Putin likely carries out such performances for a series of reasons: to reassure himself that he belongs to a group of famous strongmen; to demonstrate his theory that a good leader is one who thrives on flamboyant, unchecked virility; and to show his constituents – including many international acolytes – that male authority isn’t really under threat.

Tuesday, March 15, 2022

Ukraine war and anti-Russia sanctions on top of COVID-19 mean even worse trouble lies ahead for global supply chains

  Francis Fukuyama, the American political scientist who once described the collapse of the Soviet Union as the “end of history,” suggested that Russia’s invasion of Ukraine might be called “the end of the end of history.” He meant that Vladimir Putin’s aggression signals a rollback of the ideals of a free Europe that emerged after 1991. Some observers suggest it may kick off a new Cold War, with an Iron Curtain separating the West from Russia.

  As an expert in global supply chains, I think the war portends the end of something else: global supply chains that Western companies built after the Berlin Wall fell over three decades ago.

Monday, March 14, 2022

Battles over book bans reflect conflicts from the 1980s

  A conservative leader found fault with how “respect for our nation’s heritage” had been mostly stripped from the textbooks of public schools.

  “From kindergarten right through the total school system, it almost seems as if classroom textbooks are designed to negate what philosophies previously had been taught,” the conservative leader lamented. “[M]any textbooks are actually perverting the minds of literally millions of students.”

Sunday, March 13, 2022

Do you know when to back off?

  I’ve talked before about the ethical obligation to treat others with respect by attentive listening. Today, I want to talk about the flip side of respect: the duty to back off and accept the fact that while others should listen to us, we can’t demand that they agree with us.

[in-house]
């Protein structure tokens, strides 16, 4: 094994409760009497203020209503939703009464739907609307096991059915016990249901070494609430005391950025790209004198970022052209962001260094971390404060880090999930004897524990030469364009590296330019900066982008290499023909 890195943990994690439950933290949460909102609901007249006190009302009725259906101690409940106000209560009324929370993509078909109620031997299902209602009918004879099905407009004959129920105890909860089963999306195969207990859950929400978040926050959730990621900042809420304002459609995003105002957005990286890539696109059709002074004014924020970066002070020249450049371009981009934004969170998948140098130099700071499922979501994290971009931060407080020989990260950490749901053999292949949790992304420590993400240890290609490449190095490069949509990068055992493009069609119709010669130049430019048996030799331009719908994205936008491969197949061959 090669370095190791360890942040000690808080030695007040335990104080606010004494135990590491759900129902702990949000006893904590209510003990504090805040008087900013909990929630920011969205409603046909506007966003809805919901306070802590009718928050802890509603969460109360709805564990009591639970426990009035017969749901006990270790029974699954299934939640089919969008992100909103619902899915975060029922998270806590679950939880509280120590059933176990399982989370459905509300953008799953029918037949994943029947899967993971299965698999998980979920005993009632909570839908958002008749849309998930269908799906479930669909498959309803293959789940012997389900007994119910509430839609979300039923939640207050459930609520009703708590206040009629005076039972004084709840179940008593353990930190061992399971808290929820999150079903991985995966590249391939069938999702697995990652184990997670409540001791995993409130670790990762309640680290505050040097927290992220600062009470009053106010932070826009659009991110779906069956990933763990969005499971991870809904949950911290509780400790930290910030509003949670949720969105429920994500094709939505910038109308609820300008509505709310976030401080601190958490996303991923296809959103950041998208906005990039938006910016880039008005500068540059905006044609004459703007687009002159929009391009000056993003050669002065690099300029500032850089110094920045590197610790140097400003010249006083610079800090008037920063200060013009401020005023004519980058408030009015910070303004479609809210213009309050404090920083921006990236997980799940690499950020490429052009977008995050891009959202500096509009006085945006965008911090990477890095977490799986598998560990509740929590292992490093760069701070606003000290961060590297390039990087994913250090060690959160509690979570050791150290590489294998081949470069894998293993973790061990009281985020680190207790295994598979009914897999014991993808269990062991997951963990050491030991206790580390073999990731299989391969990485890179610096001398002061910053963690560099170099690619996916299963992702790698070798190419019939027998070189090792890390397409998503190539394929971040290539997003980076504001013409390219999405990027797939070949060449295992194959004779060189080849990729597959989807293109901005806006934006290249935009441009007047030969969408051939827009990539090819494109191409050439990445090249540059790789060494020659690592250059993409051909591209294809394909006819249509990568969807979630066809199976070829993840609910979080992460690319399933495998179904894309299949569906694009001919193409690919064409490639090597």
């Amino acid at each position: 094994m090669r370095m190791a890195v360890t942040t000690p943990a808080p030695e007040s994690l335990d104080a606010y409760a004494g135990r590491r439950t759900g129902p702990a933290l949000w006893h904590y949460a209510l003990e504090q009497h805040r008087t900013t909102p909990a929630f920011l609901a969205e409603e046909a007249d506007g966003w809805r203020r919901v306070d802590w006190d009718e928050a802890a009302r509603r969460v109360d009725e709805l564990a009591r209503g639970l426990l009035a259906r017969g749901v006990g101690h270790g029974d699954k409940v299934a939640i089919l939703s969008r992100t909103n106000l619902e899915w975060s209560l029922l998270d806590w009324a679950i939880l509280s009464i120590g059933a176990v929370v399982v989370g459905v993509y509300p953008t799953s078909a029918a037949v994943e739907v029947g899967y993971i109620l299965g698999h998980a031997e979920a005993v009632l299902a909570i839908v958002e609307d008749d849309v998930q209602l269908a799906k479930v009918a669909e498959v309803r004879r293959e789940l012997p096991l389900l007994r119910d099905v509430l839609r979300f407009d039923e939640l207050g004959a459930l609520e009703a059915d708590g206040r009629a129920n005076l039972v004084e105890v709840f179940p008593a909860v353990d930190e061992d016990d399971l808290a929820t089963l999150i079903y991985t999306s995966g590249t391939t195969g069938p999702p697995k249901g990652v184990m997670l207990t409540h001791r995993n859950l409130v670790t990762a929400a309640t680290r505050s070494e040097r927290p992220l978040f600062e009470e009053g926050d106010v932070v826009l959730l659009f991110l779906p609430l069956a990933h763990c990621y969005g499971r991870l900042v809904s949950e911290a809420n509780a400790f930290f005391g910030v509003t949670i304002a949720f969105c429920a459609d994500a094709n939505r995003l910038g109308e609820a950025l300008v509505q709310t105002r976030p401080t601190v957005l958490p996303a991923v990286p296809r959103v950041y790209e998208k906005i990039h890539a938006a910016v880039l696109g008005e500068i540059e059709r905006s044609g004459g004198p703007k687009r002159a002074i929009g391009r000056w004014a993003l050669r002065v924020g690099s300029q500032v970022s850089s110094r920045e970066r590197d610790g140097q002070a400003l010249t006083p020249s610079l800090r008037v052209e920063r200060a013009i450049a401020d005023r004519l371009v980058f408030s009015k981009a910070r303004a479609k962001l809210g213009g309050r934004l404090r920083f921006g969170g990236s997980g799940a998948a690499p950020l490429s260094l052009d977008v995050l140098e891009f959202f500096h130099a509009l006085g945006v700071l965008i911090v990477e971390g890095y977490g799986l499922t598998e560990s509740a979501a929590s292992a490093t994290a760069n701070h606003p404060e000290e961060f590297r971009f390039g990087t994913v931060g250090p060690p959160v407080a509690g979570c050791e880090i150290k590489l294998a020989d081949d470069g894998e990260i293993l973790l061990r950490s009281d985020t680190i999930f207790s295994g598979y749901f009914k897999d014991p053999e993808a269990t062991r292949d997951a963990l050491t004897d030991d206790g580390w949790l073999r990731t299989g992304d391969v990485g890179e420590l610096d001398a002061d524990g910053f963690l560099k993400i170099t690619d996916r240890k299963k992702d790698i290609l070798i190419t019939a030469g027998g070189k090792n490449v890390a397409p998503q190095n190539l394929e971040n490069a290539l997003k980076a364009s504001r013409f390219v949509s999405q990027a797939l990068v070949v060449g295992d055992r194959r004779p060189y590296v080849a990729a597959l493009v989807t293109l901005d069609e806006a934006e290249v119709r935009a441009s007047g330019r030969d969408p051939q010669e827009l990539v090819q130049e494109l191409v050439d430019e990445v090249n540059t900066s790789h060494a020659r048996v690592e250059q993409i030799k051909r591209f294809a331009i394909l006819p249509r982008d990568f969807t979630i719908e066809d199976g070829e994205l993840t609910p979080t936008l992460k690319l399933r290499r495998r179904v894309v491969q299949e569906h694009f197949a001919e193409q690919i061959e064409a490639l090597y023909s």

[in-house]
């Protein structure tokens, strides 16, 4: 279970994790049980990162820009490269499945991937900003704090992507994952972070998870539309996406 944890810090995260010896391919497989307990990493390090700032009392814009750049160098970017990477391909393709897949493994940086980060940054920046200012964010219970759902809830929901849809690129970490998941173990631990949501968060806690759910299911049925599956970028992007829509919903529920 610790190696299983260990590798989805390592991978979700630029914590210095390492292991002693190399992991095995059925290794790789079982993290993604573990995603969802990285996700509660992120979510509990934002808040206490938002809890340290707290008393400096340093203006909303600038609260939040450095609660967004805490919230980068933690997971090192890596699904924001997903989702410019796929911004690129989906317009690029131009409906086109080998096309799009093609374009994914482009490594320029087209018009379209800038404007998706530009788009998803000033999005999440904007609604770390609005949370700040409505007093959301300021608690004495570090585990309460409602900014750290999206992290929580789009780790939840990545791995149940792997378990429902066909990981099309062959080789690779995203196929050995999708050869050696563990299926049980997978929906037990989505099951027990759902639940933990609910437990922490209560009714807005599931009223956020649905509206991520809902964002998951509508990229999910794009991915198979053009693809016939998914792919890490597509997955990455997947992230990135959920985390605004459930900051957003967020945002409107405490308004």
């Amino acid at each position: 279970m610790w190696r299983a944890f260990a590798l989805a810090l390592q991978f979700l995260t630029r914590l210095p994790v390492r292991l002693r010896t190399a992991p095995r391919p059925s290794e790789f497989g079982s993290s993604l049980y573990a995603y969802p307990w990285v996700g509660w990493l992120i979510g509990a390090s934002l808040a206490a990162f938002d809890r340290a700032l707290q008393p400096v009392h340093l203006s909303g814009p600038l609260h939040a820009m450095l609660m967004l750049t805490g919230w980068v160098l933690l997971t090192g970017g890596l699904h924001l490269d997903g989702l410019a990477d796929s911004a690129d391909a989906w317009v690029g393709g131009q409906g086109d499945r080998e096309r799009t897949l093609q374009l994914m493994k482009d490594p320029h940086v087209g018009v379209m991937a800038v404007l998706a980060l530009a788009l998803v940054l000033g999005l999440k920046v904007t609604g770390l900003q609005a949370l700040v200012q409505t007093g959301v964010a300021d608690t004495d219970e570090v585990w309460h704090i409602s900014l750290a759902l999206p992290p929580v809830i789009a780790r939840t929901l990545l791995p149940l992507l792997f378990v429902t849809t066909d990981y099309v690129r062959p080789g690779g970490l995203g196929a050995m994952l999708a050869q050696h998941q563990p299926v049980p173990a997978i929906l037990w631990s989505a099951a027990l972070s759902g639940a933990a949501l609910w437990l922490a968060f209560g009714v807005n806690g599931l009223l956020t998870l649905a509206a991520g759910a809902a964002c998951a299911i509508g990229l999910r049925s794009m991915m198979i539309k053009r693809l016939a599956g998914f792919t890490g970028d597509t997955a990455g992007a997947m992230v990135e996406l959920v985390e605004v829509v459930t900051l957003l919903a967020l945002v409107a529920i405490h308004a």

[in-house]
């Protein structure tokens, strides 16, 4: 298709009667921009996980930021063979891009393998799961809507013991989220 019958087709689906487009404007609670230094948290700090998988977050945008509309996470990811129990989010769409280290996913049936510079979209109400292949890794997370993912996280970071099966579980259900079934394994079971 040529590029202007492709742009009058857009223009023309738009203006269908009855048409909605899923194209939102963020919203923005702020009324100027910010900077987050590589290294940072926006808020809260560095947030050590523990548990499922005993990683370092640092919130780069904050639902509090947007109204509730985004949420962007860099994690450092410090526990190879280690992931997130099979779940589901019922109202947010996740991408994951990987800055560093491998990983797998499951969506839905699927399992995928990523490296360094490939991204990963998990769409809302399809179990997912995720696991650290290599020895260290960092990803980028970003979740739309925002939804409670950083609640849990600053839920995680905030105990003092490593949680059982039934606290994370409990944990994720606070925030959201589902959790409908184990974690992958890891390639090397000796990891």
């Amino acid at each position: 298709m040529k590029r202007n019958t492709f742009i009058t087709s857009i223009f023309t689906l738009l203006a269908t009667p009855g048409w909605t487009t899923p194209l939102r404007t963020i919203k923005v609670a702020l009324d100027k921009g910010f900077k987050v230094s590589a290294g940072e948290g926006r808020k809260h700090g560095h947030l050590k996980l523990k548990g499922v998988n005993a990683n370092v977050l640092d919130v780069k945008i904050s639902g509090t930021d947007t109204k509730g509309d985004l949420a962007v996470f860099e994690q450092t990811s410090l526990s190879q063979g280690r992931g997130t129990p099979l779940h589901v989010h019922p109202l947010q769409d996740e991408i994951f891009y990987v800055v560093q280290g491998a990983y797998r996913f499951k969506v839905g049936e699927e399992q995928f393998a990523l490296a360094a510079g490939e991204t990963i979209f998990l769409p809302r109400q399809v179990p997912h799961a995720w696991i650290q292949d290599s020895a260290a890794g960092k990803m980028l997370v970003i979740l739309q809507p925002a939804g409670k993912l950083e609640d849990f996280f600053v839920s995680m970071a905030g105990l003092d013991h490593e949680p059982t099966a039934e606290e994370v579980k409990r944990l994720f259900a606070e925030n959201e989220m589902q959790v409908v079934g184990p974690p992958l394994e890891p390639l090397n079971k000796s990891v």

Such unreasonable demands are especially prevalent when someone in authority (boss or parent) lectures, criticizes, sermonizes, or berates an employee or child well past the point of legitimate communication. But it isn’t just people of authority who seek to impose their ideas through bulldozer tactics.

Saturday, March 12, 2022

Why daylight saving time is unhealthy – a neurologist explains

  As people in the U.S. prepare to turn their clocks ahead one hour in mid-March, I find myself bracing for the annual ritual of media stories about the disruptions to daily routines caused by switching from standard time to daylight saving time.

  About a third of Americans say they don’t look forward to these twice-yearly time changes. An overwhelming 63% to 16% majority would like to eliminate them completely.

  But the effects go beyond simple inconvenience. Researchers are discovering that “springing ahead” each March is connected with serious negative health effects.

Friday, March 11, 2022

Is ‘headline stress disorder’ real? Yes, but those who thrive on the news often lose sight of it

  It began with a basic “news you can use” feature from National Public Radio. Titled “5 ways to cope with the stressful news cycle,” producer Andee Tagle’s piece, published in late February, offered tips on how to cope with anxiety caused by news consumption in tense times.

  Among Tagle’s tips: “Do something that feels good for your body and helps you get out of your head.” Also: “The kitchen is a safe space for a lot of us. Maybe this is the weekend that you finally re-create Grandpa’s famous lasagna … or maybe just lose yourself in some kitchen organization.”

Thursday, March 10, 2022

Being decisive

  Frank is a new supervisor who wants to do well. Maria consistently comes in late. When he confronts her, she makes a joke out of it.

  Hoping to win friendship and loyalty, Frank is painfully patient with her, but Pat, a conscientious employee, urges him to do more. Soon others begin to come in late, and Pat quits. Frank feels victimized, but he has no one to blame but himself.

Wednesday, March 9, 2022

Grassroots activists educate voters in Alabama city, despite losing fight for inclusive district map

  One by one, the impassioned residents of Tuscaloosa, Alabama, stood to challenge the majority-white city council.

  The residents who spoke represented a multiracial coalition and supported an increase in representation on the city council elected by Black voters for this city with a growing population of color.